It isn't true that convicts live like animals: animals have more room to move around.
Every crime has, in the moment of its perpetration, Its own avenging angel--dark misgiving, An ominous sinking at the inmost heart.
Injustice anywhere is a threat to justice everywhere. We are caught in an inescapable network of mutuality, tied in a single garment of destiny. Whatever affects one directly, affects all indirectly.
Law is merely the expression of the will of the strongest for the time being, and therefore laws have no fixity, but shift from generation to generation.
Three hundred years ago a prisoner condemned to the Tower of London carved on the wall of his cell this sentiment to keep up his spirits during his long imprisonment: “It is not adversity that kills, but the impatience with which we bear adversity.”
The torment of human frustration, whatever its immediate cause, is the knowledge that the self is in prison, its vital force and 'mangled mind' leaking away in lonely, wasteful self-conflict.
Before we can diminish our sufferings from the ill-controlled aggressive assaults of fellow citizens, we must renounce the philosophy of punishment, the obsolete, vengeful penal attitude. In its place we would seek a comprehensive, constructive social attitude - therapeutic in some instances, restraining in some instances, but preventive in its total social impact. In the last analysis this becomes a question of personal morals and values. No matter how glorified or how piously disguised, vengeance as a human motive must be personally repudiated by each and every one of us.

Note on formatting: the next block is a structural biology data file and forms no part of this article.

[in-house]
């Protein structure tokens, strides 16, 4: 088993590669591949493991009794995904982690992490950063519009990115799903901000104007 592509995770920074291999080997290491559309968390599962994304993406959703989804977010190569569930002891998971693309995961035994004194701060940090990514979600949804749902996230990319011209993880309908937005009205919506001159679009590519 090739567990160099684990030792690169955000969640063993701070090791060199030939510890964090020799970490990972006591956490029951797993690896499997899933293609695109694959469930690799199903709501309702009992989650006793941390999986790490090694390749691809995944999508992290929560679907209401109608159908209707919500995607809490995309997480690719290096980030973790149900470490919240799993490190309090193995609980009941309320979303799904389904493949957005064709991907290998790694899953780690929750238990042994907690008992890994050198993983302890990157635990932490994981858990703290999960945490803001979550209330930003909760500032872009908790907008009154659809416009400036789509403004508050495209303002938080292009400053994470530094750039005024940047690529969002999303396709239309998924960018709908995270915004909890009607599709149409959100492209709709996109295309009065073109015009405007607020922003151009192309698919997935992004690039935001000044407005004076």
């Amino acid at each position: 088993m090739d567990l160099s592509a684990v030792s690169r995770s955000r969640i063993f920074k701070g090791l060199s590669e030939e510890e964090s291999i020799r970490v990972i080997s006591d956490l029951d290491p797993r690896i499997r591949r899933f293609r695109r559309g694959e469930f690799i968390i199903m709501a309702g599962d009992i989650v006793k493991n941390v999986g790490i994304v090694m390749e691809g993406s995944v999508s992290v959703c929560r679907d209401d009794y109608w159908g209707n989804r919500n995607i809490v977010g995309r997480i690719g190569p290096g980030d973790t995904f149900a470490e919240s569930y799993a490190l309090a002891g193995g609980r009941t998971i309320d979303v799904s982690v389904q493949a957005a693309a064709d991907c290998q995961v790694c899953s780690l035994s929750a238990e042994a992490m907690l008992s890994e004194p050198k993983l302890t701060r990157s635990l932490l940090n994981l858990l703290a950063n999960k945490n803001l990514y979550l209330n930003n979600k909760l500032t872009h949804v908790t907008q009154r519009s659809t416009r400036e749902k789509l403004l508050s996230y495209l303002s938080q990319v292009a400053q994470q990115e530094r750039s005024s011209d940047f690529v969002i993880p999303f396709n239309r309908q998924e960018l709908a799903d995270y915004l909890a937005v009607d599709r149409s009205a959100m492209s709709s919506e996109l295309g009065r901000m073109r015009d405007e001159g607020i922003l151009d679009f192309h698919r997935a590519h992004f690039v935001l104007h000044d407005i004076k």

Nothing can be more abhorrent to democracy than to imprison a person or keep him in prison because he is unpopular. This is really the test of civilization.
We shall not yield to violence. We shall not be deprived of union freedoms. We shall never agree with sending people to prison for their convictions.
We're in a war. People who blast some pot on a casual basis are guilty of treason.
One man meets an infamous punishment for that crime which confers a diadem upon another.
Nor stony tower, nor walls of beaten brass, Nor airless dungeon, nor strong links of iron, Can be retentive to the strength of spirit; But life, being weary of these worldly bars, Never lacks power to dismiss itself.
The contagion of crime is like that of the plague. Criminals collected together corrupt each other; they are worse than ever when at the termination of their punishment they re-enter society.